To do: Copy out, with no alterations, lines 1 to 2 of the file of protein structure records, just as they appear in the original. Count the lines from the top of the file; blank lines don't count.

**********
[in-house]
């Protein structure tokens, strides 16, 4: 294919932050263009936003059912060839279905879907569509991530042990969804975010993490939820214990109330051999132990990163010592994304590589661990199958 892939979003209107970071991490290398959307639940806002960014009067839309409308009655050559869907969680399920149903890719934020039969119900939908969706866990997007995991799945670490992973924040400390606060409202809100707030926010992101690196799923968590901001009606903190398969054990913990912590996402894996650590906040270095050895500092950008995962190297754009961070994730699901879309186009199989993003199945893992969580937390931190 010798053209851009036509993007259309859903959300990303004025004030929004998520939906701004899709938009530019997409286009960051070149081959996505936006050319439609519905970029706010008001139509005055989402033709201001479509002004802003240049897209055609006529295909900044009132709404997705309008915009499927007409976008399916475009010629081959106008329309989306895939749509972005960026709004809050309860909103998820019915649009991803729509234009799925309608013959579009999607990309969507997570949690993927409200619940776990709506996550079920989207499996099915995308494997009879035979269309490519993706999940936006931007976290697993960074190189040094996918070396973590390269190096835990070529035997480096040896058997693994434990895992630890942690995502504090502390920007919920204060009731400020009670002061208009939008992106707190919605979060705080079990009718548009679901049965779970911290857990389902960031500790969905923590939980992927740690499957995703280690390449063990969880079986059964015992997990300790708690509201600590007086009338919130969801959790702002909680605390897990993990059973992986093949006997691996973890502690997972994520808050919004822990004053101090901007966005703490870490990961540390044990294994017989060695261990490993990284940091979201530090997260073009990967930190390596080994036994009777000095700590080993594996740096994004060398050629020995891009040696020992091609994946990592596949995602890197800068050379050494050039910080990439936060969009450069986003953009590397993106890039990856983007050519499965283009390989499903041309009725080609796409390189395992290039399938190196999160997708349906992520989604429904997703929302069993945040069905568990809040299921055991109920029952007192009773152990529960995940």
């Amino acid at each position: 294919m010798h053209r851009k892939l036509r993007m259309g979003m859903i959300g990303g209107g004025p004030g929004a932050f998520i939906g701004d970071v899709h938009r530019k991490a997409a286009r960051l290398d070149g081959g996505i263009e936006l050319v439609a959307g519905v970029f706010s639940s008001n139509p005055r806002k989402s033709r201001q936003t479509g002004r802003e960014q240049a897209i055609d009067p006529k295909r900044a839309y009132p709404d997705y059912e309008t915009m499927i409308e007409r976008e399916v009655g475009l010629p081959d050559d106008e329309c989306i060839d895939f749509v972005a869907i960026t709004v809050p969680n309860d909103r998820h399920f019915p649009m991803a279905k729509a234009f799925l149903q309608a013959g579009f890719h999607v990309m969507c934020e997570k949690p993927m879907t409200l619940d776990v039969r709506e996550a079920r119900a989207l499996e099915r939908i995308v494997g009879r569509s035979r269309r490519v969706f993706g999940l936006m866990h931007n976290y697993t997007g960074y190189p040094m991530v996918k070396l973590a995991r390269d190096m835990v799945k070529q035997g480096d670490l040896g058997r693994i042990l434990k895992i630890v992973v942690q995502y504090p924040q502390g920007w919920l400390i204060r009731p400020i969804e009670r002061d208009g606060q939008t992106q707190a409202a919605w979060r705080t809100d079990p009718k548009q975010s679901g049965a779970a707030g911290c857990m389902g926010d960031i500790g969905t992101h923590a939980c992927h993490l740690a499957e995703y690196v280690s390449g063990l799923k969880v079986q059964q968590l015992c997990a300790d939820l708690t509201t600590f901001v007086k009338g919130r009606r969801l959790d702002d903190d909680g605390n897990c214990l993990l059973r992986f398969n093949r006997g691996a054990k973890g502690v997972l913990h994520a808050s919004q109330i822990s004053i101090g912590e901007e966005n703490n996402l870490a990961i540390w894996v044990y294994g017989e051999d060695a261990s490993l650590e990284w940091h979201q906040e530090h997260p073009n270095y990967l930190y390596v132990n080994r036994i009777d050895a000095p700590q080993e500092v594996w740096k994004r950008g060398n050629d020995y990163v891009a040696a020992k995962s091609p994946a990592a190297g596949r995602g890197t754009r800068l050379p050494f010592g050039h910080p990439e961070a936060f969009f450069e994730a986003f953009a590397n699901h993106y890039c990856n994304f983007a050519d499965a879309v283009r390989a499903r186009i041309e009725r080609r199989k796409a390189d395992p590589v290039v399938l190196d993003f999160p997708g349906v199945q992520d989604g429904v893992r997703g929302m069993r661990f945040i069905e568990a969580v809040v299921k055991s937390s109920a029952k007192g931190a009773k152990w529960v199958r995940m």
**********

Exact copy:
[in-house]
């Protein structure tokens, strides 16, 4: 294919932050263009936003059912060839279905879907569509991530042990969804975010993490939820214990109330051999132990990163010592994304590589661990199958 892939979003209107970071991490290398959307639940806002960014009067839309409308009655050559869907969680399920149903890719934020039969119900939908969706866990997007995991799945670490992973924040400390606060409202809100707030926010992101690196799923968590901001009606903190398969054990913990912590996402894996650590906040270095050895500092950008995962190297754009961070994730699901879309186009199989993003199945893992969580937390931190 010798053209851009036509993007259309859903959300990303004025004030929004998520939906701004899709938009530019997409286009960051070149081959996505936006050319439609519905970029706010008001139509005055989402033709201001479509002004802003240049897209055609006529295909900044009132709404997705309008915009499927007409976008399916475009010629081959106008329309989306895939749509972005960026709004809050309860909103998820019915649009991803729509234009799925309608013959579009999607990309969507997570949690993927409200619940776990709506996550079920989207499996099915995308494997009879035979269309490519993706999940936006931007976290697993960074190189040094996918070396973590390269190096835990070529035997480096040896058997693994434990895992630890942690995502504090502390920007919920204060009731400020009670002061208009939008992106707190919605979060705080079990009718548009679901049965779970911290857990389902960031500790969905923590939980992927740690499957995703280690390449063990969880079986059964015992997990300790708690509201600590007086009338919130969801959790702002909680605390897990993990059973992986093949006997691996973890502690997972994520808050919004822990004053101090901007966005703490870490990961540390044990294994017989060695261990490993990284940091979201530090997260073009990967930190390596080994036994009777000095700590080993594996740096994004060398050629020995891009040696020992091609994946990592596949995602890197800068050379050494050039910080990439936060969009450069986003953009590397993106890039990856983007050519499965283009390989499903041309009725080609796409390189395992290039399938190196999160997708349906992520989604429904997703929302069993945040069905568990809040299921055991109920029952007192009773152990529960995940």